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chucker
 
Join Date: May 2004
Location: near Bremen, Germany
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2007-01-11, 22:05

Alright. It's still a little cumbersome and user-unfriendly, but the remaining stuff can be worked out easily.

If anyone wants to give it a shot, here's some documentation. You will need Xcode Tools for this, and will want to follow the steps exactly.

The first thing you have to do is download and install MacFUSE.

1) Download the current tarball from here.
2) Open Terminal. Navigate to where you downloaded the file. For instance, if you downloaded it to the desktop, type:
Code:
cd Desktop
3) Extract the tarball onto your system, effectively installing it:
Code:
sudo tar -C / -jxvpf fuse-binaries-0.1.0b006.tar.bz2
This will prompt for your password. Enter it, then wait as things get extracted and copied.

Second, you need NTFS-3G.

1) Download the current tarball from here. Unlike the above, this one's a source tarball: we need to compile it. Again, you need to have Xcode Tools installed!
2) Extract the tarball locally just by double-clicking it in the Finder. You should get a "ntfs-3g-0.20070102-BETA" folder. Go inside.
3) Open the "configure" file (not any of the similarly-named ones, such as "configure.ac"!) in a text editor. TextEdit will do.
4) Find the line consisting of:
Code:
case "$target_os" in
Right afterwards, there should be a line containing:
Code:
linux*)
Replace this to read:
Code:
*)
This removes a hardcoded check whether your OS is Linux. The makers of NTFS-3G don't want to support non-Linux OSes because they don't have the hardware to maintain reliability.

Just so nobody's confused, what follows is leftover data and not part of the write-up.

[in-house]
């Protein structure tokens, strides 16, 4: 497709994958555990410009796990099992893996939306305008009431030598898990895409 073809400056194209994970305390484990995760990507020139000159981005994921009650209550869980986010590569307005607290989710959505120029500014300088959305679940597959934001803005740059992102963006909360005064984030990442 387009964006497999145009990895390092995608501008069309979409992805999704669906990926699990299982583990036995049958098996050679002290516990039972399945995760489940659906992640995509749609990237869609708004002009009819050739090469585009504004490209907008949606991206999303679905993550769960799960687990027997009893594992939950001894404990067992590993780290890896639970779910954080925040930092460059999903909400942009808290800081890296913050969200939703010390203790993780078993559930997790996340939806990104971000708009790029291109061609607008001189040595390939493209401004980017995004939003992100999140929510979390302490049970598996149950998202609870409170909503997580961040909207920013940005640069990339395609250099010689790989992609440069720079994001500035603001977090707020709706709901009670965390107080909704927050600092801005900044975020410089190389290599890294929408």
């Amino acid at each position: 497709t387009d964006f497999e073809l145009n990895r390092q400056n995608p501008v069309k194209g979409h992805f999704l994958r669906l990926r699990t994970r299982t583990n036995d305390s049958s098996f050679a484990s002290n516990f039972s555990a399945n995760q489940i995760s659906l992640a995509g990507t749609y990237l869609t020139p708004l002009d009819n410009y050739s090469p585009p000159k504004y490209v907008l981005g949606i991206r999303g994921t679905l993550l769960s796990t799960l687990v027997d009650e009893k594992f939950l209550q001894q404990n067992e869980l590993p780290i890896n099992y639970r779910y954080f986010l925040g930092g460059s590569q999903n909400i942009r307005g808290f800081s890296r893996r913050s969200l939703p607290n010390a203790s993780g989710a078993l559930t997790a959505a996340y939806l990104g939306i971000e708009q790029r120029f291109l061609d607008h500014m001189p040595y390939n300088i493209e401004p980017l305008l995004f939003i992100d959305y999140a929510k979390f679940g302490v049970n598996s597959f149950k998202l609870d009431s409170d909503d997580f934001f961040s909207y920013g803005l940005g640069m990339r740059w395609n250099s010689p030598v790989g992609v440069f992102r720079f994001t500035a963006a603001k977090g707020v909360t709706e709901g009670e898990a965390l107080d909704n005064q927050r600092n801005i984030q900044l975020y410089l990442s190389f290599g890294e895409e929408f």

5) Save the file and close it.
6) Open a Terminal window. Navigate to the folder you just extracted. You can simply type "cd " (with a space) into the window, then drag the folder from the Finder into the Terminal window; its path should appear after the "cd ". Then hit return.
7) Run:
Code:
CFLAGS="-D_FILE_OFFSET_BITS=64 -D__FreeBSD__=10" ./configure --prefix=/usr/local
This will take a while. It will verify that your OS is suitable, and adjust some of the code to Mac OS X's specifics.
8) Now, run:
Code:
make
This does the actual compiling and linking: the building.
9) Finally, run:
Code:
sudo make install
If it's been more than a few minutes, you'll get another password prompt now. Afterwards, it should copy itself into the appropriate locations.

If you got this far, there isn't much left. I'm gonna assume you have an NTFS partition mounted (as read-only) right now, e.g. your Boot Camp partition (assuming you didn't format that one as FAT32). I'm also assuming in the following that your NTFS partition is named "Windows".

1) Open Disk Utility.
2) Select your NTFS partition. In the toolbar, or in the File menu, select Unmount. It should become greyed out in the list, and disappear in the Finder.
3) Still in Disk Utility, Get Info on the partition. You should see a line like:
Code:
Disk Identifier : disk0s3
This identifier is important, you'll need it in a minute.
4) You need to manually create a mountpoint now (this is one fiddly thing left to fix, but a minor one):
Code:
sudo mkdir /Volumes/"Windows"
(Replace "Windows" accordingly. Make sure that, if your NTFS partition has spaces in its name, those too are wrapped in double quotes, like this:
Code:
sudo mkdir /Volumes/"Windows Partition"
)
4) Finally, mount it:
Code:
ntfs-3g /dev/disk0s3 /Volumes/"Windows" -o ping_diskarb,volname="Windows"
The "disk0s3" above needs to be replaced with whatever your disk identifier actually is.

It should appear in Finder now. If it doesn't, these two commands might help:
Code:
disktool -r
and:
Code:
killall Finder
The first refreshes disk arbitration (keeps mounted partitions in sync between Unix-y stuff and Mac OS-y stuff), and the second relaunches Finder.

Now, to unmount the disk later on, if you're so inclined (you don't normally have to do this):
Code:
sudo umount /dev/disk0s4@0
This will also, however, remove the mountpoint. This means that, for now, every time you want to mount your partition as read-write, you have to follow the above steps of unmounting the read-only version, creating a mount point, and mounting a read/write version.

Good luck!

P.S.: While this worked perfectly for me, I don't claim responsibility for any damages. Backups are always, always a good idea.

Last edited by chucker : 2007-01-12 at 11:45. Reason: 0.1.0b006
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